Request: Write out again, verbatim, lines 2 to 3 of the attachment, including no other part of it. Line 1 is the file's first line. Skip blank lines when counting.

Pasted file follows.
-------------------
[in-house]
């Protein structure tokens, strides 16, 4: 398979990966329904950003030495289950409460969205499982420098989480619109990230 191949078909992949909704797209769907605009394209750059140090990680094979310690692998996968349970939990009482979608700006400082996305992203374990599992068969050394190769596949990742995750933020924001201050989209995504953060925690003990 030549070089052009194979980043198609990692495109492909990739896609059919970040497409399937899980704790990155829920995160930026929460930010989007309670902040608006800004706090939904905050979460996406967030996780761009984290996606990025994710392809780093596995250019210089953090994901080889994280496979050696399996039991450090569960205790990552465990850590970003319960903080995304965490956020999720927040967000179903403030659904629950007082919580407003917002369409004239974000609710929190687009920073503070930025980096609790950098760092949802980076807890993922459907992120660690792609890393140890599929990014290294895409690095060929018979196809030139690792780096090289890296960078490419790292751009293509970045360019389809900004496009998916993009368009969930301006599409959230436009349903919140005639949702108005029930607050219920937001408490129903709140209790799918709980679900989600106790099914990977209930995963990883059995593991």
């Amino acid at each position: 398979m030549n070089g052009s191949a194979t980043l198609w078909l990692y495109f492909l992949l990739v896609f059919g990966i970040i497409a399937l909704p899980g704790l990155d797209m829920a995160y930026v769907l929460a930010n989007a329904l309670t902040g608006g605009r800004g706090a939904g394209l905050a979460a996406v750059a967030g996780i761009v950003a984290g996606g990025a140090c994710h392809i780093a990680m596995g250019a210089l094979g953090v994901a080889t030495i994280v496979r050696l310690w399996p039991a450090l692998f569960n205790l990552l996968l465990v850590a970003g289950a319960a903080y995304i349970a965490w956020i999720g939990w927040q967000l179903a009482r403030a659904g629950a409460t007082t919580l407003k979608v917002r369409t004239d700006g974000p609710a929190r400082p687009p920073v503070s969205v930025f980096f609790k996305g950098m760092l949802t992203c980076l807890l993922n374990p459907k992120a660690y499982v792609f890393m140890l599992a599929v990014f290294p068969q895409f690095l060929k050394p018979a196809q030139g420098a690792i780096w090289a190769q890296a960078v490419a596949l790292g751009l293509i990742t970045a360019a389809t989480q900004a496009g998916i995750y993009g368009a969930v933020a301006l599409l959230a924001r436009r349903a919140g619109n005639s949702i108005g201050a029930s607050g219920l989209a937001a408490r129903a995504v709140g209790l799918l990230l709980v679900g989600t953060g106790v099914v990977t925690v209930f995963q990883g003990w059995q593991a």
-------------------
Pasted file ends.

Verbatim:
């Protein structure tokens, strides 16, 4: 398979990966329904950003030495289950409460969205499982420098989480619109990230 191949078909992949909704797209769907605009394209750059140090990680094979310690692998996968349970939990009482979608700006400082996305992203374990599992068969050394190769596949990742995750933020924001201050989209995504953060925690003990 030549070089052009194979980043198609990692495109492909990739896609059919970040497409399937899980704790990155829920995160930026929460930010989007309670902040608006800004706090939904905050979460996406967030996780761009984290996606990025994710392809780093596995250019210089953090994901080889994280496979050696399996039991450090569960205790990552465990850590970003319960903080995304965490956020999720927040967000179903403030659904629950007082919580407003917002369409004239974000609710929190687009920073503070930025980096609790950098760092949802980076807890993922459907992120660690792609890393140890599929990014290294895409690095060929018979196809030139690792780096090289890296960078490419790292751009293509970045360019389809900004496009998916993009368009969930301006599409959230436009349903919140005639949702108005029930607050219920937001408490129903709140209790799918709980679900989600106790099914990977209930995963990883059995593991």
């Amino acid at each position: 398979m030549n070089g052009s191949a194979t980043l198609w078909l990692y495109f492909l992949l990739v896609f059919g990966i970040i497409a399937l909704p899980g704790l990155d797209m829920a995160y930026v769907l929460a930010n989007a329904l309670t902040g608006g605009r800004g706090a939904g394209l905050a979460a996406v750059a967030g996780i761009v950003a984290g996606g990025a140090c994710h392809i780093a990680m596995g250019a210089l094979g953090v994901a080889t030495i994280v496979r050696l310690w399996p039991a450090l692998f569960n205790l990552l996968l465990v850590a970003g289950a319960a903080y995304i349970a965490w956020i999720g939990w927040q967000l179903a009482r403030a659904g629950a409460t007082t919580l407003k979608v917002r369409t004239d700006g974000p609710a929190r400082p687009p920073v503070s969205v930025f980096f609790k996305g950098m760092l949802t992203c980076l807890l993922n374990p459907k992120a660690y499982v792609f890393m140890l599992a599929v990014f290294p068969q895409f690095l060929k050394p018979a196809q030139g420098a690792i780096w090289a190769q890296a960078v490419a596949l790292g751009l293509i990742t970045a360019a389809t989480q900004a496009g998916i995750y993009g368009a969930v933020a301006l599409l959230a924001r436009r349903a919140g619109n005639s949702i108005g201050a029930s607050g219920l989209a937001a408490r129903a995504v709140g209790l799918l990230l709980v679900g989600t953060g106790v099914v990977t925690v209930f995963q990883g003990w059995q593991a």